I am aware this question has been asked before, but unfortunately I am new to the language, so the complicated explanations I've found do not help me in the least.

I need a lighting engine for my game, and I've tried some procedural lighting systems. This method works the best:

if (light[xx - 1, yy] > light[xx, yy]) light[xx, yy] = light[xx - 1, yy] - lightPass;
if (light[xx, yy - 1] > light[xx, yy]) light[xx, yy] = light[xx, yy - 1] - lightPass;
if (light[xx + 1, yy] > light[xx, yy]) light[xx, yy] = light[xx + 1, yy] - lightPass;
if (light[xx, yy + 1] > light[xx, yy]) light[xx, yy] = light[xx, yy + 1] - lightPass;

(Subtracts adjacent values by 'lightPass' variable if they are more bright) (It's in a for() loop)

This is all fine and dandy except for:

The system favors whatever comes first in the for() loop

This is what the above code looks like applied to my game: Light

On the left side you can see some weirdness going on: Problem

The loop goes top to down then to the right column: Problem

This is how the for() loop goes: for loop

Light provided from my mouse, should be a full light, but is only half: enter image description here

If I could get some help on creating a new procedural or otherwise lighting system I would really appreciate it!


1 Answer 1


Since your question is kind of broad, I'm going to give a kind of broad answer.

A recursive algorithm is a typical way to approach this. The algorithm "flows" outward until there's no more light to spread. Remember to put in a base case for your algorithm, or you'll never stop lighting. For example, if the next tile being selected is as bright or brighter than the current tile. Since you're likely to have large grids, you'll probably want to implement a list for your recursion instead of using the stack (it'll probably overflow). An example of this might be:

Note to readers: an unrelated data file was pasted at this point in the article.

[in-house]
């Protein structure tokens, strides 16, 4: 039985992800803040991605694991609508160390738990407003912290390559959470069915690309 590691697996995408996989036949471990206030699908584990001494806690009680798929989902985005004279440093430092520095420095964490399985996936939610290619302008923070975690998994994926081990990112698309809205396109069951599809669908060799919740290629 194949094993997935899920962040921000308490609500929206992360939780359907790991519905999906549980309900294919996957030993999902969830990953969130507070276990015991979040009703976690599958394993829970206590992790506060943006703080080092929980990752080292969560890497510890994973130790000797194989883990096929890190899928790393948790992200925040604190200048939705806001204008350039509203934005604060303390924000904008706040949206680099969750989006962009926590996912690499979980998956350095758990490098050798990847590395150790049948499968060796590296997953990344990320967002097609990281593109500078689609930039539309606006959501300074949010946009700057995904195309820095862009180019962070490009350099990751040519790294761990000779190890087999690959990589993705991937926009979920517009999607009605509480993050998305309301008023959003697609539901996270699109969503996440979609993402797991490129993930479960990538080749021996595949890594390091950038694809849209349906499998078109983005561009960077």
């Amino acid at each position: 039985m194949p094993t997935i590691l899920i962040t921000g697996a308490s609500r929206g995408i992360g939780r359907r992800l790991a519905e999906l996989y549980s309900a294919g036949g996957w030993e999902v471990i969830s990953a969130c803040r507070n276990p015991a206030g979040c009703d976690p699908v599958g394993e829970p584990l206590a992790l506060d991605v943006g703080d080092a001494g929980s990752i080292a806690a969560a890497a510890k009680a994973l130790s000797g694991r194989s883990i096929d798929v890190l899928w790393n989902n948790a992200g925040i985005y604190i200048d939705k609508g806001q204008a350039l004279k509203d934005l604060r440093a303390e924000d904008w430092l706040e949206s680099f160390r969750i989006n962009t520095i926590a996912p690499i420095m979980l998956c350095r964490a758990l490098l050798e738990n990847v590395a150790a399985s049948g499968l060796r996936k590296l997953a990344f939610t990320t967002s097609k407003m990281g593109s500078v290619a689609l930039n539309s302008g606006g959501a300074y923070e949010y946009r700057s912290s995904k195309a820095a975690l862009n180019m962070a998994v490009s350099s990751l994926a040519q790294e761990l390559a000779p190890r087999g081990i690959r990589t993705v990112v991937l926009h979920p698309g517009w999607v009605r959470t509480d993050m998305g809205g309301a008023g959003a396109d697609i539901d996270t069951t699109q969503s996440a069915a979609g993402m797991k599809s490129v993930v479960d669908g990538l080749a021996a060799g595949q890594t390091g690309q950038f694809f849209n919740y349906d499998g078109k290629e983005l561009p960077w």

(note this is using the stack based approach, only recommended for shallow recursion, there's an example that's similar to the list approach below)

Light(x, y, value)
  (x,y).lightvalue = value
  if(value-1 > 0)
      if((x-1, y).lightvalue < value-1)
      if((x+1, y).lightvalue < value-1)
      if((x, y-1).lightvalue < value-1)
      if((x, y+1).lightvalue < value-1)

Clearly your case would be a lot more complex, since you want to account for sky light shining down, you'll have to keep track of if the tile has sky directly above it.

Another option is some kind of cellular automata. So each tile knows its state and can tell neighboring tiles they should update their state. Something like:

foreach(tile in tilesToUpdate)
   if(tileToLeft.lightValue > thisLightValue + 1)
       this.lightValue = tileToLeft.lightValue - 1
   else if(tileToLeft.lightValue < thisLightValue)
   //repeat for other directions

Again, this would need to be modified to allow for your sky light requirement. You'd kick off this algorithm by setting the light value of one tiles and adding it to the list of tiles to update.

You might also find it's more optimal to update all the lighting using your existing method, while making a list of tiles that will likely need to be updated by one of the above methods. These are just very simple examples that would need to be significantly optimized for your use cases, but they're a start.

You can see a related question here where I went into a bit more detail about some aspects of lighting. And another related question that might be useful.

  • \$\begingroup\$ I figured it out! All I had to do was have 4 separate passes in different directions. Thanks, though! \$\endgroup\$
    – ben
    Commented Oct 25, 2013 at 17:20

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